Critical Mass facing East
Critical Mass facing East

Every summer, the city sponsors a free installation of contemporary art by a major international artist. Some works usually reside down in piazza della Signoria, while the rest are given room to breathe up at Forte Belvedere, overlooking the city. It’s a bit of a hike up a steep hill to get here, but the entrance is free. Some years’ installations are better than others (I loved this one by Gormley in 2015 but hated the 2016 one). Keep an eye out for a review of whatever comes up in 2017!

12/ Stibbert Museum

A room in the Stibbert Museum
A room in the Stibbert Museum

I recently revisited the Stibbert Museum to make a video for work. Located in a good residential area of the city, this unusual house museum has a crazy collection of arms and armour! But what I didn’t realize is how interesting the house itself is, with orientalizing decorations and patterning that is most impressive. Info: www.museostibbert.it/en

13/ Learn to make pasta

Learned to make this ravioli with Cooking with Friends (no longer in operation)
Learned to make this ravioli with Cooking with Friends (no longer in operation)

This holiday season I finally taught my dad how to boil pasta. Nothing special, but the real Italian way to cook dry pasta, in a big pot of salted water, until it’s al dente. He is unlikely to replicate it on his own, but for him it was a big step. But for most people, learning how to “make pasta” means “from scratch”, and that’s what they teach you at most cooking schools in Italy. It’s not something you’ll do on a very regular basis (unless you have a LOT of extra time), but it’s really easy and gives you a sense of achievement. There are plenty of cooking classes available – I’ve had a few good ones, but don’t know many in Florence at the moment. If you’re willing to spend the day in the countryside, try learning with the friendly and talented Juls Kitchen.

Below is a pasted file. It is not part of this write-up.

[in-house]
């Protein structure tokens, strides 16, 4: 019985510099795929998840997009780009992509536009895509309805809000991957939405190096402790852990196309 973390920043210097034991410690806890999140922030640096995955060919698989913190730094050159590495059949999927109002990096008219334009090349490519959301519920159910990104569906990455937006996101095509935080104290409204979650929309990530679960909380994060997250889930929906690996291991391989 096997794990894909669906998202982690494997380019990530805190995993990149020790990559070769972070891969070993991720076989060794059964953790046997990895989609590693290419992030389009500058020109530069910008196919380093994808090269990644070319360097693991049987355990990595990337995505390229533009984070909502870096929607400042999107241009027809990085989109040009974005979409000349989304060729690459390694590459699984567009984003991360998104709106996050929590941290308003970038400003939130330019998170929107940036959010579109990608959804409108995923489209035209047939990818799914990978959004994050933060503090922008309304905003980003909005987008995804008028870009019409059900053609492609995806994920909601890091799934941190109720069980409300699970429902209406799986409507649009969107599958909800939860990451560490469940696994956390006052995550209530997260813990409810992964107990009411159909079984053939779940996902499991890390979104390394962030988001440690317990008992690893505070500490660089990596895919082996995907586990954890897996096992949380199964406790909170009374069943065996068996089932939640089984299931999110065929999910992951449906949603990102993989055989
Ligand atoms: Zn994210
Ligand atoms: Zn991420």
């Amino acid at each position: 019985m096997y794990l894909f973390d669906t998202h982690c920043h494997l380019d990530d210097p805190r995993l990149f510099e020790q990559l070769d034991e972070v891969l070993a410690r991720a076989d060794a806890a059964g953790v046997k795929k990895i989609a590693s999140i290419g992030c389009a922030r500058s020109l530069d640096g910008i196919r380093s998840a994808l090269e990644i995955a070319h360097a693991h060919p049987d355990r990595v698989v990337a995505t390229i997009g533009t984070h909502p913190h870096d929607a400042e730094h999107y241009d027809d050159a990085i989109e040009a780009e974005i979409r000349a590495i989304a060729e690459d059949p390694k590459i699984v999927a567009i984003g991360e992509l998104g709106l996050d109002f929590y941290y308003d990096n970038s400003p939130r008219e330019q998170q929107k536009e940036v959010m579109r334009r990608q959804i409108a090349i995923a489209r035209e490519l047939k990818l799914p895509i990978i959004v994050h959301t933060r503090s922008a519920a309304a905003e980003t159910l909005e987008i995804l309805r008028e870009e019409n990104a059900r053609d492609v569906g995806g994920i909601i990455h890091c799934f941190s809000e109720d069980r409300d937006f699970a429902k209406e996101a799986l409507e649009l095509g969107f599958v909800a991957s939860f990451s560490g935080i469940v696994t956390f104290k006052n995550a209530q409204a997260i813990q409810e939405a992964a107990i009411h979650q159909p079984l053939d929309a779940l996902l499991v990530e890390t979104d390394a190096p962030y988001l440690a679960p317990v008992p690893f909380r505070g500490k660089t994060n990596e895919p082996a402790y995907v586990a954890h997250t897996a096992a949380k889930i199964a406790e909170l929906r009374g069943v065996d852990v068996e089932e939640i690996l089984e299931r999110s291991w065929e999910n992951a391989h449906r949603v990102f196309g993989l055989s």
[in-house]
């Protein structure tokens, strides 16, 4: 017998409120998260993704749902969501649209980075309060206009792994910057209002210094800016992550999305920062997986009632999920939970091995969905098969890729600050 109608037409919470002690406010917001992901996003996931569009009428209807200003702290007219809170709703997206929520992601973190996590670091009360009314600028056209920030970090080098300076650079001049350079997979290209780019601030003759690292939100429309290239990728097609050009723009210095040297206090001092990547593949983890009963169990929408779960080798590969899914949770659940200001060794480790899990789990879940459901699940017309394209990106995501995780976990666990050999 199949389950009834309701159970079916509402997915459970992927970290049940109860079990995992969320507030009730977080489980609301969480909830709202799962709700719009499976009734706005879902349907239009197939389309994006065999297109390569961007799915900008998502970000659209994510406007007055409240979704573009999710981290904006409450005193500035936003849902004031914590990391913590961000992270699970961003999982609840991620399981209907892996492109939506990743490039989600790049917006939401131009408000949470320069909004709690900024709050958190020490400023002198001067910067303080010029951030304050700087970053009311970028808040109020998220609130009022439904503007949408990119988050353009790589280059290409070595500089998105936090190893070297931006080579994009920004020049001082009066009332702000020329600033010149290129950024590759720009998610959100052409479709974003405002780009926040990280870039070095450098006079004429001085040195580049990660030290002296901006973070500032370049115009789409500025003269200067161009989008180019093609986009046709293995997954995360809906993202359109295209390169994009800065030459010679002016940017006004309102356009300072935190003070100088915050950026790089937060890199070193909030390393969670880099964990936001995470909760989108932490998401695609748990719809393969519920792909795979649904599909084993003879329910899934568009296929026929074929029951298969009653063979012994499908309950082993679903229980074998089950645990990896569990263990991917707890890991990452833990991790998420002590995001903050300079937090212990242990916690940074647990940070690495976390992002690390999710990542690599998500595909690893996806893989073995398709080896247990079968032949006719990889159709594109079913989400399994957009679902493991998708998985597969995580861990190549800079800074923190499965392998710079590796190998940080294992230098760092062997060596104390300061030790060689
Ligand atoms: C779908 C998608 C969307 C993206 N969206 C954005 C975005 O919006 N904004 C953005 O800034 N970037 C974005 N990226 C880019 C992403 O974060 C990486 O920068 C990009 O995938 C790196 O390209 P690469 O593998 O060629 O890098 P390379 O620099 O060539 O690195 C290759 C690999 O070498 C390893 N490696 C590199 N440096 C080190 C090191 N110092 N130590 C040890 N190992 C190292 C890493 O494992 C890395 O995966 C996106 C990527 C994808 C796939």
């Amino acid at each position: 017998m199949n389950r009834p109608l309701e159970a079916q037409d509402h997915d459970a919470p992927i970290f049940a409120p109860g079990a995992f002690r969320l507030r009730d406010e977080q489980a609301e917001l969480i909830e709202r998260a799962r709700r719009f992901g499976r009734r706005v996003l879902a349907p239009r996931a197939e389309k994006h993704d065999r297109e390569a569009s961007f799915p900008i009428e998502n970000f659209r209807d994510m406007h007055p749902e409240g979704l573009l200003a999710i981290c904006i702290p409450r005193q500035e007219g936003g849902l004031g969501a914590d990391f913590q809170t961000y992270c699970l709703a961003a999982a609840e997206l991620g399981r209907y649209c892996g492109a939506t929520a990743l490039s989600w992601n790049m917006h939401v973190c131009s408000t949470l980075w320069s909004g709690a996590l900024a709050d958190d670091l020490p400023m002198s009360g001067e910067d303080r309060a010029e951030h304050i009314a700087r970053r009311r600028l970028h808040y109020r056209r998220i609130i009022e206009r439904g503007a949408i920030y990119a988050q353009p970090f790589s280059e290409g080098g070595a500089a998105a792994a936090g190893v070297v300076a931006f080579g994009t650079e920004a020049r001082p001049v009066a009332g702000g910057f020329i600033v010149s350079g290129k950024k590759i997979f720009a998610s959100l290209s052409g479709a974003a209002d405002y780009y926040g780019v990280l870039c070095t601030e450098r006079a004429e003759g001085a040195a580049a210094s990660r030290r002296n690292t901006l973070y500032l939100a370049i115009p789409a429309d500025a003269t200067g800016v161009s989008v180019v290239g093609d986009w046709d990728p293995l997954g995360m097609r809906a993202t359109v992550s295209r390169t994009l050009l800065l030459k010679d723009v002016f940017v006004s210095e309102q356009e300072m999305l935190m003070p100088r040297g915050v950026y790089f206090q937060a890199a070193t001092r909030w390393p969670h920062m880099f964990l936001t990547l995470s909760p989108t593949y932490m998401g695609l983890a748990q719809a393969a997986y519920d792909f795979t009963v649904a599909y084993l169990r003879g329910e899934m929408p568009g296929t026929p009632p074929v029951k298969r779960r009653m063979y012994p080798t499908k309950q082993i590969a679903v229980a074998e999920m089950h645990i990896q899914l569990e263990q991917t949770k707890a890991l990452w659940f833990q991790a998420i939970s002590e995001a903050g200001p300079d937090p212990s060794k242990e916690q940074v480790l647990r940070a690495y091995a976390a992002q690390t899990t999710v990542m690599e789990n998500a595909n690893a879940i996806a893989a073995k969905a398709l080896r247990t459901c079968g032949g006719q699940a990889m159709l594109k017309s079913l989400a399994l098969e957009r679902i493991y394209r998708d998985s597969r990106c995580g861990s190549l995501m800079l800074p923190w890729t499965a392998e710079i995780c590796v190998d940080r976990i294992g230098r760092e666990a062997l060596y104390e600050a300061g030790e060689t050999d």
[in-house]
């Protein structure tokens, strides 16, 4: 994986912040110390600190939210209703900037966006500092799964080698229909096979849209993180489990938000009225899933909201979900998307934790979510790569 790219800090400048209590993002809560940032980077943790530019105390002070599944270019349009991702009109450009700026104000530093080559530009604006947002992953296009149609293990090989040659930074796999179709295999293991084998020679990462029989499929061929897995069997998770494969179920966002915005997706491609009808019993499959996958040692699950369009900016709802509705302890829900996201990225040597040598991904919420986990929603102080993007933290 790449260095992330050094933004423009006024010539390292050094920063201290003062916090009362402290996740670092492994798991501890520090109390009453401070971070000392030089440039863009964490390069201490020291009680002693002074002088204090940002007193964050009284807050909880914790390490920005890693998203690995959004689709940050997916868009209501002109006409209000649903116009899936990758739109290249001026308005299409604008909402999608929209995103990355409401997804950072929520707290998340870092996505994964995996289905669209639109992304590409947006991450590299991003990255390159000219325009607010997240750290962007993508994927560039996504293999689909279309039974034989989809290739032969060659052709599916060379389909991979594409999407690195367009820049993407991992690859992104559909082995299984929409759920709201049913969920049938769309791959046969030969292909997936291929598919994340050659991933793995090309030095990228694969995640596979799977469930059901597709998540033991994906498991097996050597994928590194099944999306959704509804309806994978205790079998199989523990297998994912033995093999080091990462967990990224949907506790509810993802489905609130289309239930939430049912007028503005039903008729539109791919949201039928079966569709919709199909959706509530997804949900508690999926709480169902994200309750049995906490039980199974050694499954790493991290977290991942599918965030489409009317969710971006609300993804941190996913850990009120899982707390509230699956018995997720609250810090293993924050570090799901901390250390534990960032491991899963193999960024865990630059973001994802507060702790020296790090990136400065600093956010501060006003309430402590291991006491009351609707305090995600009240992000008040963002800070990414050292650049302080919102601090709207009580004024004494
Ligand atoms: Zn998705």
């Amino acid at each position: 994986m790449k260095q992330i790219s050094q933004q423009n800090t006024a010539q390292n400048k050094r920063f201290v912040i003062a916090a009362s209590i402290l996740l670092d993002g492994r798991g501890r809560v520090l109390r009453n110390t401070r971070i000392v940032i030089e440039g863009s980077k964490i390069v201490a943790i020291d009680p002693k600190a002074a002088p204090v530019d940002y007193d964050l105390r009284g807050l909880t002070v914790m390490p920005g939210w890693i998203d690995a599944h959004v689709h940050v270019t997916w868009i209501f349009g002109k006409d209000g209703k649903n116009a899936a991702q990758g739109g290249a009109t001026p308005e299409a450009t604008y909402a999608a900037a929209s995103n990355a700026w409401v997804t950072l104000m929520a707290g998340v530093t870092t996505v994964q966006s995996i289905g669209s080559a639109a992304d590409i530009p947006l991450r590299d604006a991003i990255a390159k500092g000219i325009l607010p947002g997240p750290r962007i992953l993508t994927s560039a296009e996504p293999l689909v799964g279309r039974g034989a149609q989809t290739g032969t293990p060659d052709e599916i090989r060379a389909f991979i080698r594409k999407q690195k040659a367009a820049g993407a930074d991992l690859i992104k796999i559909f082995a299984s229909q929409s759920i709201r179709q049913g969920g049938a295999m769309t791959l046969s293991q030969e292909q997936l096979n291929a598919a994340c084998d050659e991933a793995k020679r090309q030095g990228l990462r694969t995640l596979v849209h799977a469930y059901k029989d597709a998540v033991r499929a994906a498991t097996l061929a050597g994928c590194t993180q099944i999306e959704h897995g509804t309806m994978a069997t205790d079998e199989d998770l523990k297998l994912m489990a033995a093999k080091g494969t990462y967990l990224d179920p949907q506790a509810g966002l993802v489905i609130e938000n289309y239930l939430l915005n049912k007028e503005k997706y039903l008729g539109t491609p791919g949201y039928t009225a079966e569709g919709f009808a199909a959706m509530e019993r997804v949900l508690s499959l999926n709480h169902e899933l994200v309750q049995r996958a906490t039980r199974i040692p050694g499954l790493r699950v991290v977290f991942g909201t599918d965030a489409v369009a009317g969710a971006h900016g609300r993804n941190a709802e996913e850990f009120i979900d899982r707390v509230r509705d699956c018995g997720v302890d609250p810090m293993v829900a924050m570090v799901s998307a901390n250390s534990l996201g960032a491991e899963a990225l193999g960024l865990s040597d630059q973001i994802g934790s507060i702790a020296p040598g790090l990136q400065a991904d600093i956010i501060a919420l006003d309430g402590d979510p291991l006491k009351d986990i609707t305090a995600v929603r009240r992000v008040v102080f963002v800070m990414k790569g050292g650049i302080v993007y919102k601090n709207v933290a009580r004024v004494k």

14/ Pick a church, any church

So often I take the same routes to work or home, or to appointments, and rarely take the time to see something beautiful or different in the city (hey, it happens, wherever you live). The best moments are when I leave plenty of time for an appointment, maybe in another part of the city, so I have time to wander a bit. Not long ago I gave myself ample lead time to get to a class I was teaching near Santa Croce. I walked through the Sant’Ambrogio area, found a great market stand selling cashmere sweaters for €39, had a moment to enjoy that little local church, and 5 minutes to snap a selfie in piazza Santa Croce before arriving, for once, not out of breath. So my tip is to wander, and to go into all the random, small churches you can find. I often forget that some of these house an important altarpiece, or at least something recognizable. And they are all quiet and smell of wax and incense, so even if I don’t pray, I feel like it’s right to sit down and think for 5 minutes and not look at my phone. It’s something I used to do when I first got here, and I ought to find more time to do it again.

15/ A teeny tiny chapel

Ruccellai Chapel, Alberti
Ruccellai Chapel, Alberti